'Controlled burning' needed at Marsden Moor to reduce risk of wildfires, groups claims

The National Trust needs to scrap a ban on controlled burning at Marsden Moor to reduce the risk of future wildfires, the head of a pressure group claims.

A helicopter drops water from a local reservoir on the fire at Marsden Moor, which burned for three days in April
A helicopter drops water from a local reservoir on the fire at Marsden Moor, which burned for three days in April

Tim Bonner, chief executive of Countryside Alliance, said the devastating fire in April was “the result of” dry weather, irresponsible behaviour and “the decision of the National Trust to stop managed burning on the moor”.

In a statement, he said managed fires have been used for centuries to “reduce the fuel load on moors” this makes wildfires “less likely and more manageable when they do occur”.

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More than 100 firefighters were called to Marsden Moor to tackle the latest fire, which burnt for three days after it broke out on the evening of April 25, and a helicopter was brought in to drop water from a nearby reservoir on the worst affected areas.

The aftermath of the three-day fire that destroyed an area of Marsden Moor in April

The National Trust says it “has been devastated by a series of ferocious moorland fires” in recent years and the latest blaze caused hundreds of thousands of pounds worth of damage and destroyed two square miles of precious moorland habitat.

The trust uses machines to cut away some vegetation on the moor near Huddersfield and create fire breaks, but Mr Bonner does not believe this method is effective.

He added: “Being able to use controlled burning, which removes fuel load without impact on peat, where it is appropriate and effective would give managers at Marsden Moor the flexibility to address the threat of wildfire flexibly and proactively alongside cutting, rewetting and other management approaches.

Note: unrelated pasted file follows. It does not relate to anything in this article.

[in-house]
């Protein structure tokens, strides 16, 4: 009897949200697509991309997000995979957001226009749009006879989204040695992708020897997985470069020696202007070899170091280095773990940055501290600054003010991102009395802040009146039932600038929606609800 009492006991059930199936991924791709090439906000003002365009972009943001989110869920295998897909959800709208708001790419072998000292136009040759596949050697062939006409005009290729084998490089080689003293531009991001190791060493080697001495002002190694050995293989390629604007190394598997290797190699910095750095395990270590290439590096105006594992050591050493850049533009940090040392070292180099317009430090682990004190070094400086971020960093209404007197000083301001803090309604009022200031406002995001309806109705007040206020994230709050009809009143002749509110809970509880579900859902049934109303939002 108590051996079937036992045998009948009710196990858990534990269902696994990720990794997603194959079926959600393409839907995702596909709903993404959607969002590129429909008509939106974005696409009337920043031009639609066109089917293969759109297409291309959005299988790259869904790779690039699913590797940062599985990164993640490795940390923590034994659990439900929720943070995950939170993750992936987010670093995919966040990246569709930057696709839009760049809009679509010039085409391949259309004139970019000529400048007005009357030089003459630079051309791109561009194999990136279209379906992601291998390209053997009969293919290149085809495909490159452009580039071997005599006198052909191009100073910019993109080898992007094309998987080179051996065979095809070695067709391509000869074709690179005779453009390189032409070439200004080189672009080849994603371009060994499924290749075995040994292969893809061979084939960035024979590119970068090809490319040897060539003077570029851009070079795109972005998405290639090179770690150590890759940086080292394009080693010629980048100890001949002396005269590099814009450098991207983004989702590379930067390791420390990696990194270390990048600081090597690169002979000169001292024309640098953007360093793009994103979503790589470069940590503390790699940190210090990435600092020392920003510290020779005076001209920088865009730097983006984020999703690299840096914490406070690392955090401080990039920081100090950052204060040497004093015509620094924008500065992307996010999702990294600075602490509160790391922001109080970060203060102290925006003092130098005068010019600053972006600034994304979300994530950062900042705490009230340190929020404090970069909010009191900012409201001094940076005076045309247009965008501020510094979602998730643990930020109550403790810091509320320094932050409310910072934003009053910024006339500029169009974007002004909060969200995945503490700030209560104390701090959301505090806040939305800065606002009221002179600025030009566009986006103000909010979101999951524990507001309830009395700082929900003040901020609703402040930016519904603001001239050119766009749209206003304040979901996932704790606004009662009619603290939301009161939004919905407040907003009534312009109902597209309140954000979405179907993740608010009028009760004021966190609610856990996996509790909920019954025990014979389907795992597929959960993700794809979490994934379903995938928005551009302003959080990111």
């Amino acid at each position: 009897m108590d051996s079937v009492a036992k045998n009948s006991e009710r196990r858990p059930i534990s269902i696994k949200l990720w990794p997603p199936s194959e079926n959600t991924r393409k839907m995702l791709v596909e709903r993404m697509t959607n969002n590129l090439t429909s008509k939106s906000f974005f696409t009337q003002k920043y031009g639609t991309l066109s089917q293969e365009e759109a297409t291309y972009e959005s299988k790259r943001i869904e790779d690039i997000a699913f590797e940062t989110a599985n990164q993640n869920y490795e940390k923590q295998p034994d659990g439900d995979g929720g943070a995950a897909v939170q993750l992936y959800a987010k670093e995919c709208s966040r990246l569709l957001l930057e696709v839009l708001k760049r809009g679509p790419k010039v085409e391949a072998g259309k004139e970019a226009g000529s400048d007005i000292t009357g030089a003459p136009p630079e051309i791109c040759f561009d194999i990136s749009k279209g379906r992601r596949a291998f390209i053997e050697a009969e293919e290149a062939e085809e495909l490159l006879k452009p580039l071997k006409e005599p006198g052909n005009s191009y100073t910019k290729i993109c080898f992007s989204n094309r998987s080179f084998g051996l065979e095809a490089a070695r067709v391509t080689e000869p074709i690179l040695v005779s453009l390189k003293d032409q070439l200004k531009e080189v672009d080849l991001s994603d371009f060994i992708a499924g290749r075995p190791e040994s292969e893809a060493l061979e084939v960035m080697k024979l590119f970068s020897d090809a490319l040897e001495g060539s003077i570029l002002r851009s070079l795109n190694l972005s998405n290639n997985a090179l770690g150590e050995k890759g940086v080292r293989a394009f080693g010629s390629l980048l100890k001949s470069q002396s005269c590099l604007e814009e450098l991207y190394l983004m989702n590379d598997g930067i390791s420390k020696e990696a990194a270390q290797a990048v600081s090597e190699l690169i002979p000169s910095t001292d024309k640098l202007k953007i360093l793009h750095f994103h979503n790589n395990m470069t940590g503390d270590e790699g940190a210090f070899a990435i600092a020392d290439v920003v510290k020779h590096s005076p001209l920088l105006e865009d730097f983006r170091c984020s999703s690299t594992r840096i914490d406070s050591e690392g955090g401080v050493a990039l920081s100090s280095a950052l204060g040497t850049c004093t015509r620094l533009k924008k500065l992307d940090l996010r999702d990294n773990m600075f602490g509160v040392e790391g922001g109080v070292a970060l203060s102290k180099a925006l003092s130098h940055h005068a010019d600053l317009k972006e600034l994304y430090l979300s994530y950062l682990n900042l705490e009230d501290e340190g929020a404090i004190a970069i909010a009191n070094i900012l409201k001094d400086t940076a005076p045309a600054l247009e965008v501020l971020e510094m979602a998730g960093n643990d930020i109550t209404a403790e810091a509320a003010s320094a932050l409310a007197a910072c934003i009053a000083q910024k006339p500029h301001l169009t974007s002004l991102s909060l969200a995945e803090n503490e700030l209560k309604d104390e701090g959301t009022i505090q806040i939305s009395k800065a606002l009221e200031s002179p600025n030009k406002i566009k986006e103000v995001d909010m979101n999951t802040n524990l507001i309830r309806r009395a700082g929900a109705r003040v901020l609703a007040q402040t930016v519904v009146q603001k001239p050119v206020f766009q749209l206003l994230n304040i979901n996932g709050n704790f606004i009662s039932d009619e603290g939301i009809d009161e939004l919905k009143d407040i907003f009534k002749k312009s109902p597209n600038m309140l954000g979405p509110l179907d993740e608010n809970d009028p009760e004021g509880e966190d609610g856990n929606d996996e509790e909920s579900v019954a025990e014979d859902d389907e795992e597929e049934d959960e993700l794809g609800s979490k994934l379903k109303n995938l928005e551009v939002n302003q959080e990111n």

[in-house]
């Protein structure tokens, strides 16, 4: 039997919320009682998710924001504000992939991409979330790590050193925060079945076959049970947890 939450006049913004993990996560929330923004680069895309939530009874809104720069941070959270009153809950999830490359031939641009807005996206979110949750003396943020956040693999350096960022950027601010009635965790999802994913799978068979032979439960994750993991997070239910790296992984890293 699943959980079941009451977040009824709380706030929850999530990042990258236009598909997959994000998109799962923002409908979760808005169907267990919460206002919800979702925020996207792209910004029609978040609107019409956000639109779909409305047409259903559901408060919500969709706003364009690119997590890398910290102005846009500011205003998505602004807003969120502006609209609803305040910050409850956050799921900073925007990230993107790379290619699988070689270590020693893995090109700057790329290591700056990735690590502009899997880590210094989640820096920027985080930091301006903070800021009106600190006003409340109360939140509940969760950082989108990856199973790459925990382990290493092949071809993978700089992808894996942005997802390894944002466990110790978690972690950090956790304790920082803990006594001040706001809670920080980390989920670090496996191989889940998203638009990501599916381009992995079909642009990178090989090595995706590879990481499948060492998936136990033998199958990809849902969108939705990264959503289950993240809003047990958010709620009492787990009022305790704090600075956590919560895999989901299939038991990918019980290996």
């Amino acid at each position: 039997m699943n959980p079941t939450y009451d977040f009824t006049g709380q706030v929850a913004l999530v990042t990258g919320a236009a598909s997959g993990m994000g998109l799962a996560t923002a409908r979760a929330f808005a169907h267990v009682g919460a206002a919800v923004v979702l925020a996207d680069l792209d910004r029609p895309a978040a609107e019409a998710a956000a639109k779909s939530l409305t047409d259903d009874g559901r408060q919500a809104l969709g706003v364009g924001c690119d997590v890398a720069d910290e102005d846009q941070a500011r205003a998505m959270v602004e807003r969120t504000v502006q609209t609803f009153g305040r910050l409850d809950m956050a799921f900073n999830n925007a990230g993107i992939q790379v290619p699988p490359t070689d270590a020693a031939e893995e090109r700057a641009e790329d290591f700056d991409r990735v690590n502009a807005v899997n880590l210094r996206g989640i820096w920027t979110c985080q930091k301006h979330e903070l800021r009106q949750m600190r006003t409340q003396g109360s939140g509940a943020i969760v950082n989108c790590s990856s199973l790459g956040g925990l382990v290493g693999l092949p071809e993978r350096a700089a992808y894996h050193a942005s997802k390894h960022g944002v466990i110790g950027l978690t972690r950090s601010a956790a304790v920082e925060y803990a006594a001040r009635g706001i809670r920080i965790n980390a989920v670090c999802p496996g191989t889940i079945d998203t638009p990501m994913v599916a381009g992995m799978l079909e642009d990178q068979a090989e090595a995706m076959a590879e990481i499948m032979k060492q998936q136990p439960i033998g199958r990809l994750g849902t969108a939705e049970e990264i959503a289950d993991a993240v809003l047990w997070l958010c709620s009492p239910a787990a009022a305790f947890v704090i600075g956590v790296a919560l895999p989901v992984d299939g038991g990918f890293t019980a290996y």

“It is hard to resist the conclusion that the trust’s complete ban on burning is a political - rather than a practical position - which ties the hands of those who look after the moor.”

A National Trust spokeswoman said: “We don’t burn on Marsden Moor as our conservation efforts are focused on rewetting these peatlands to restore the blanket bog and help create carbon sinks to tackle the effects of climate change.

“This process also supports the rich array of wildlife that inhabit the moors, including curlew and mountain hares.

“When peatlands dry out, become exposed through inappropriate management or are burned, they shift from capturing carbon to becoming a source of carbon and other greenhouse gases.

“While we are yet to discover the cause of this latest fire, most UK wildfires are caused by people and we work with local councils, government agencies, other land managers and the emergency services to raise the public’s awareness at Marsden and elsewhere to change behaviours to help reduce the risk.”

West Yorkshire Police say officers have spoken to a man and woman about the recent fire on Marsden Moor and have “submitted a file to the CPS for a decision as to whether charges should be brought”.

They were investigating to see if a Public Space Protection Order (PSPO) at the site, which bans bonfires, fireworks and barbecues, had been breached.